With Hive Monkey, Gareth L. Powell has once again written a novel that is not what it seems at first glance. There’s hidden depth to his story of a hard drinking, hard fighting monkey, and it manifests itself in several themes that are there for the reader to see if they take the time to look. If I were to sum it up in one sentence, Hive Monkey is an exploration of the individual’s perception of reality. It’s also an exploration of the idea of reality itself, whether it is Ack-Ack, whose consciousness began in the virtual and was then transported to the real, or Paul, Victoria’s ex-husband, whose essence, his “soul” as it were, was transported to the virtual when his body died. In the first novel, the cult of the Undying wanted to evolve beyond their physical bodies, attaining immortality by creating a virtual society that would interact with reality by means of artificial bodies. This time around, the Gestalt wants to do away with individual consciousness and live in a shared reality. This underlying them of alternate/parallel realities is woven throughout the architecture of these first two books of Powell’s triptych.
Now the idea of a Hive mind is not new to science fiction, the obvious comparison being the Borg Collective of Gene Roddenberry’s Star Trek, or the alien parasites of Robert Heinlein’s The Puppet Masters. However, Powell has managed to put his personal stamp on the idea, right down to the creepy Mr. Roarke outfits the Gestalt wear. Their technological superiority is explained by their ability to act as a bunch of parallel processing computers, their adaptability to most situations by their common awareness, and their interest in Ack-Ack the result of—well, you’ll find out. Then there’s the name, “Gestalt” whose definition, “an organized whole that is perceived as more than the sum of its parts,” explains their desire to collectivize the universe.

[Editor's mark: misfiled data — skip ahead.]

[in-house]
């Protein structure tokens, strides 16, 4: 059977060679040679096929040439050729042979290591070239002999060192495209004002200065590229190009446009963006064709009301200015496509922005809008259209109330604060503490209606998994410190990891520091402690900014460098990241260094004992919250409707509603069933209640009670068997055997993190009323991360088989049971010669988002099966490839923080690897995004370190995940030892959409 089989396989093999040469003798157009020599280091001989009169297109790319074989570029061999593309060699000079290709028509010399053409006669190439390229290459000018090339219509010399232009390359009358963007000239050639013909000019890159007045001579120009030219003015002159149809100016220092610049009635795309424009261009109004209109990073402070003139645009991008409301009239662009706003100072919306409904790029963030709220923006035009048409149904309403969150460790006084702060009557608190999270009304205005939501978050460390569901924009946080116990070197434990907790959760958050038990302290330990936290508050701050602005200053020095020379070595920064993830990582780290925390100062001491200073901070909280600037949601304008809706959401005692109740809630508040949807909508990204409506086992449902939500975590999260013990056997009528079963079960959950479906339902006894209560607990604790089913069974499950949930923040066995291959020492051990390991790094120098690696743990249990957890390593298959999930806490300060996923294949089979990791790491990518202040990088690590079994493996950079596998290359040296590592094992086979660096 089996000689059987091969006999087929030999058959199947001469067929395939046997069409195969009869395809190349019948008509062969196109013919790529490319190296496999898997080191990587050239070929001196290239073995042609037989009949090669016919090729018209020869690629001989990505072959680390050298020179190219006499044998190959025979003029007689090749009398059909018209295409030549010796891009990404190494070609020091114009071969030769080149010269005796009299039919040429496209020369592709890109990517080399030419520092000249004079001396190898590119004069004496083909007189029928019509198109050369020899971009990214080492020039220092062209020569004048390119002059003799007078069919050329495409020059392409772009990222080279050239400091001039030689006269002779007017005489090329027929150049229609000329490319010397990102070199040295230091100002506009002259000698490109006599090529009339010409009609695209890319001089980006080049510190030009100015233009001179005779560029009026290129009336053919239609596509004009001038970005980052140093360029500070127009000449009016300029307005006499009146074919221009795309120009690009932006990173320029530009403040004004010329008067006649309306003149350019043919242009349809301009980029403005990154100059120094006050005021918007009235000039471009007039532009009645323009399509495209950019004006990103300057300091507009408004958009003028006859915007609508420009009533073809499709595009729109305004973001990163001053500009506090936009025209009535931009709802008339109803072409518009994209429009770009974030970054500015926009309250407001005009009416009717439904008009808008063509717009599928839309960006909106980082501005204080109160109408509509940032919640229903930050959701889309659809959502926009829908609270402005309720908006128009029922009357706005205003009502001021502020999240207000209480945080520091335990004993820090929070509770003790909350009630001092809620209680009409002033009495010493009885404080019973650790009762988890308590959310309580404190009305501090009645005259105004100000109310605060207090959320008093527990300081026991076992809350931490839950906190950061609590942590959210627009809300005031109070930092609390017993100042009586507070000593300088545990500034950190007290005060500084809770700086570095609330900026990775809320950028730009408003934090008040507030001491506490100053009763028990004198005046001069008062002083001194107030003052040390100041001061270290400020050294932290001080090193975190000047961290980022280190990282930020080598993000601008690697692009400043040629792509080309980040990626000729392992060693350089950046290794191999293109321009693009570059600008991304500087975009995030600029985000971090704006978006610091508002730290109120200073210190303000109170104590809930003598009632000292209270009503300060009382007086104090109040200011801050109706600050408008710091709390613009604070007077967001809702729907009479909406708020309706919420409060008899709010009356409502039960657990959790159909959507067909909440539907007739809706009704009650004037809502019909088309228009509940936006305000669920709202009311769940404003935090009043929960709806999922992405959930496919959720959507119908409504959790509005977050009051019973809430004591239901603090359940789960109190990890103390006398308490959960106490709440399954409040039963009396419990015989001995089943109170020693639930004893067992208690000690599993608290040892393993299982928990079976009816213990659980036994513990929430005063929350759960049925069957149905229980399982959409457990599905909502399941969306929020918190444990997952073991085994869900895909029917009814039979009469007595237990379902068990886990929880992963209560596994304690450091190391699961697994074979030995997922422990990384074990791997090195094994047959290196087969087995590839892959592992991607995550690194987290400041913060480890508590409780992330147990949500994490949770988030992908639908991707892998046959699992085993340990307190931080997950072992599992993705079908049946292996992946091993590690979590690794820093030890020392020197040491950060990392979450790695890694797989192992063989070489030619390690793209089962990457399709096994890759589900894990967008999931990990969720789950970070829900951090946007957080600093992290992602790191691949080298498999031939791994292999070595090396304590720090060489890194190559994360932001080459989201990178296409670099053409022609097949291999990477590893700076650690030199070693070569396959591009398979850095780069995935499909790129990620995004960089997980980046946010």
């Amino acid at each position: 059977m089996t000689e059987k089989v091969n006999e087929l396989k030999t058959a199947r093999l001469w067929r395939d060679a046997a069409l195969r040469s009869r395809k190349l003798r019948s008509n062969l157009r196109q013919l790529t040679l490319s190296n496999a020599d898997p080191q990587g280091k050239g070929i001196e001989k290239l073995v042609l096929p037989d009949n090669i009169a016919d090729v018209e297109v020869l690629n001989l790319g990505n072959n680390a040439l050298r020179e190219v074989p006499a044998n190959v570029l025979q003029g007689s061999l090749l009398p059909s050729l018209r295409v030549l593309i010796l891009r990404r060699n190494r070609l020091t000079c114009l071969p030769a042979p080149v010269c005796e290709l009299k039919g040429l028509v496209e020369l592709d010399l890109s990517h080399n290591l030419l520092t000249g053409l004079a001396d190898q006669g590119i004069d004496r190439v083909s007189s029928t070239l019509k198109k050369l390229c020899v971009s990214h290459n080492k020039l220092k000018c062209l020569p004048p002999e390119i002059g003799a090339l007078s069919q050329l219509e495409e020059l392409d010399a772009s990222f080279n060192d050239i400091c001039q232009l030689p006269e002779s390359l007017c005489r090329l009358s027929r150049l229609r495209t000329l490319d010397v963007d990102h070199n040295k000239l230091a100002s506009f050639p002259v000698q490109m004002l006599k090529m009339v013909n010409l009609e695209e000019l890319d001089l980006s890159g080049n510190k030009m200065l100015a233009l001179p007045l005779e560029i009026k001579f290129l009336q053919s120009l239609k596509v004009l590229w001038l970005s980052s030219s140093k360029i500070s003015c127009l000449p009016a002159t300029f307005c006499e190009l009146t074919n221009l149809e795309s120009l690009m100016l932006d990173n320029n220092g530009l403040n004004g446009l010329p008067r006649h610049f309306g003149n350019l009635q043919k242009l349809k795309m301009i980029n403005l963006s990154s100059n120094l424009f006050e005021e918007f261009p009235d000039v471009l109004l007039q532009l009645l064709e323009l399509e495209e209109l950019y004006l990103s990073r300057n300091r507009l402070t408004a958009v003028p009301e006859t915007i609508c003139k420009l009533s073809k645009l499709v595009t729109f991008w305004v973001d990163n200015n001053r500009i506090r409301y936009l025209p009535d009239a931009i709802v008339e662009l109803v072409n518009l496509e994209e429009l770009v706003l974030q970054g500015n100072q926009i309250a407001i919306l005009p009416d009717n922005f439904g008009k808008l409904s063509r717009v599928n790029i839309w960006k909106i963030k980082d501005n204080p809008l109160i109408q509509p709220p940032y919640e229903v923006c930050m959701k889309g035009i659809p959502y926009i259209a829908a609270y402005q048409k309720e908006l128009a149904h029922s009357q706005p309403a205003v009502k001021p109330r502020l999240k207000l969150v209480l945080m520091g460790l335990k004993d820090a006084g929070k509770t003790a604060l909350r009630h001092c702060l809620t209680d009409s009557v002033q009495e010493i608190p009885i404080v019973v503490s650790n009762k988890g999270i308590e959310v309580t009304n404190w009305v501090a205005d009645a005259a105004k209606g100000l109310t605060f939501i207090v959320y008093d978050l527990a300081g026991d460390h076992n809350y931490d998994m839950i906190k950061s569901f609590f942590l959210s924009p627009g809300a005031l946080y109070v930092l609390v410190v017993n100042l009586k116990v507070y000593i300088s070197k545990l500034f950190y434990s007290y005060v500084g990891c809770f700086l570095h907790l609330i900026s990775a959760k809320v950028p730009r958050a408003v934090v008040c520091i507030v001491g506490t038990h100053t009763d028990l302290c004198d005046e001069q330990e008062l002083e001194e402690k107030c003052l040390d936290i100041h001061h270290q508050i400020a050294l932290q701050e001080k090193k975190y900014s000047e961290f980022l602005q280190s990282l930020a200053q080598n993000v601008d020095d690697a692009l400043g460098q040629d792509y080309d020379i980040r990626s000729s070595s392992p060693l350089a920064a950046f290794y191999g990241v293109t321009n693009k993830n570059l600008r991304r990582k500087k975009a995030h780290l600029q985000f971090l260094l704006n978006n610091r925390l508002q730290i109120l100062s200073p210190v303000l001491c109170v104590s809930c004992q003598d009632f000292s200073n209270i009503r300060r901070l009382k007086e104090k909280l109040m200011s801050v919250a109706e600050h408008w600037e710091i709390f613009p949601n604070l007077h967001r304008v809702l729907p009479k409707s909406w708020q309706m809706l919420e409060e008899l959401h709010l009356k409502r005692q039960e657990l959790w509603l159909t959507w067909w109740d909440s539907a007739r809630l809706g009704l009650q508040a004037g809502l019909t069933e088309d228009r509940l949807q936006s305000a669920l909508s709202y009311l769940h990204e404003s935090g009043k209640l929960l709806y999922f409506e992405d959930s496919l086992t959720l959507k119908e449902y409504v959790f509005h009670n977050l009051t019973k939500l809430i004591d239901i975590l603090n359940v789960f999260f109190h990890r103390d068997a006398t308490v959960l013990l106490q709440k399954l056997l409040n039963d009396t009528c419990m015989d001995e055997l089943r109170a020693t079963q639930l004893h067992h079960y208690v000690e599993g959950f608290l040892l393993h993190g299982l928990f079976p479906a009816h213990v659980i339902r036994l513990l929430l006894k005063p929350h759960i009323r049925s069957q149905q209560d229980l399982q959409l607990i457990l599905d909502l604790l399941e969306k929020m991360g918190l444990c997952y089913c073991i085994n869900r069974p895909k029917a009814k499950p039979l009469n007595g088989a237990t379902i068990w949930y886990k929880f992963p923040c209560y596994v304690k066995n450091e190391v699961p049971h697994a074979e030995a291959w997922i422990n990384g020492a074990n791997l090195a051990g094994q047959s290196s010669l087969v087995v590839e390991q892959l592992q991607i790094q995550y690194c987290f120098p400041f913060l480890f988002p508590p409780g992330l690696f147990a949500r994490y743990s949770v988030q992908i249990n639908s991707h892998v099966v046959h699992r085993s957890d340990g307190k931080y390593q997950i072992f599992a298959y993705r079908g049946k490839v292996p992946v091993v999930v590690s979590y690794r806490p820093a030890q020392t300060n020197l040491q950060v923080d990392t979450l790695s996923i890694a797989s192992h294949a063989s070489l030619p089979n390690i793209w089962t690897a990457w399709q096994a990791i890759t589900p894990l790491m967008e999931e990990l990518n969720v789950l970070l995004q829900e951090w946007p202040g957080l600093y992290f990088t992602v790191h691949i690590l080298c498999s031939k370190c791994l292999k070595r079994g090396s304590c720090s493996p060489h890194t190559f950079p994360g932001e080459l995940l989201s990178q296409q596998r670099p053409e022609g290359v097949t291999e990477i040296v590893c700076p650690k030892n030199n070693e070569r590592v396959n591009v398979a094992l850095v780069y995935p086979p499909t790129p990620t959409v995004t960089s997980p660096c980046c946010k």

While reviewing Ack-Ack Macaque, I mentioned the care Powell took regarding world building. He created an alternate future that bore much similarity to the one we inhabit, while introducing features that suggest the road less travelled. From dirigibles becoming the dominant form of air travel to the unification of France and Britain into a greater commonwealth, Powell gives his future a unique brand of authenticity. With Hive Monkey, he’s graduated from world building to universe building, exploring the idea of multiverse theory, a set of infinite possibilities resulting from our everyday decisions Ack-Ack’s universe parallels our own with significant differences, just as that of Bill Cole’s (William’s doppelganger) is both parallel to yet significantly different from both.
As for the mild (and only) complaint that the previous novel’s villain didn’t have enough stage time to be fully fleshed out, I’m glad to see that it’s been addressed more than adequately this time around. After all, we’ve met this villain before without realizing it and his motivation is all the more understandable for it. It also helps that just as you think you’ve got a hold on what’s going on, Powell throws in a delightful twist that shakes up both Ack-Ack and the reader.
Now I’m not sure if I’m perhaps reading too much subtext into this novel, but I will say this: If you’re simply looking for a fun adventure with some bizarre yet compelling characters, then this book is for you. If however, you’re looking for something with a little more depth to it, a sci-fi novel that’s more than what it seems, then this is also the book for you. Whether it be an exploration of our perceptions or simply a fun shoot-em-up, Powell has managed to find the balance between thoughtful existentialism and pulp adventure.
Hive Monkey is the second of a trilogy beginning with Ack-Ack Macaque and ending in the forthcoming Macaque Attack. It will be released in the United Kingdom December 14th and in Canada on December 31st. Gareth L. Powell maintains a blog at garethlpowell.com and both he and Ack-Ack Macaque can be found pontificating on Twitter.